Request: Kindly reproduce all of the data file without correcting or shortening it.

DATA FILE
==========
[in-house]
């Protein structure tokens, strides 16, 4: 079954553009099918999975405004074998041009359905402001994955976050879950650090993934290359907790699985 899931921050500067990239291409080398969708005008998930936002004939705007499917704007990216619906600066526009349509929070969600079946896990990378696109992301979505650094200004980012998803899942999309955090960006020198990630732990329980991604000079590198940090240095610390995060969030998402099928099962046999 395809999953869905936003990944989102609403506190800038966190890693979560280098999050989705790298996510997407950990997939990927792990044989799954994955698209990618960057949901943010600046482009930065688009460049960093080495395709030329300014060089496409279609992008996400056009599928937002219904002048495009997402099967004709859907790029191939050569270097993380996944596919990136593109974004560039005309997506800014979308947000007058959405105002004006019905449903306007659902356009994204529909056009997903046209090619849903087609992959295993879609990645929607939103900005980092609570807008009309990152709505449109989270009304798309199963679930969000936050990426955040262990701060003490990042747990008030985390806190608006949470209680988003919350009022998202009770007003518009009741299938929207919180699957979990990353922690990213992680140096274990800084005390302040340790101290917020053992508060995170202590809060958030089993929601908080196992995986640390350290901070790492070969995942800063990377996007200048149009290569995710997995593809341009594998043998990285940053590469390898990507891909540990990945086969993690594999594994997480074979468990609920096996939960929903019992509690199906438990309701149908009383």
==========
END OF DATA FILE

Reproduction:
[in-house]
């Protein structure tokens, strides 16, 4: 079954553009099918999975405004074998041009359905402001994955976050879950650090993934290359907790699985 899931921050500067990239291409080398969708005008998930936002004939705007499917704007990216619906600066526009349509929070969600079946896990990378696109992301979505650094200004980012998803899942999309955090960006020198990630732990329980991604000079590198940090240095610390995060969030998402099928099962046999 395809999953869905936003990944989102609403506190800038966190890693979560280098999050989705790298996510997407950990997939990927792990044989799954994955698209990618960057949901943010600046482009930065688009460049960093080495395709030329300014060089496409279609992008996400056009599928937002219904002048495009997402099967004709859907790029191939050569270097993380996944596919990136593109974004560039005309997506800014979308947000007058959405105002004006019905449903306007659902356009994204529909056009997903046209090619849903087609992959295993879609990645929607939103900005980092609570807008009309990152709505449109989270009304798309199963679930969000936050990426955040262990701060003490990042747990008030985390806190608006949470209680988003919350009022998202009770007003518009009741299938929207919180699957979990990353922690990213992680140096274990800084005390302040340790101290917020053992508060995170202590809060958030089993929601908080196992995986640390350290901070790492070969995942800063990377996007200048149009290569995710997995593809341009594998043998990285940053590469390898990507891909540990990945086969993690594999594994997480074979468990609920096996939960929903019992509690199906438990309701149908009383």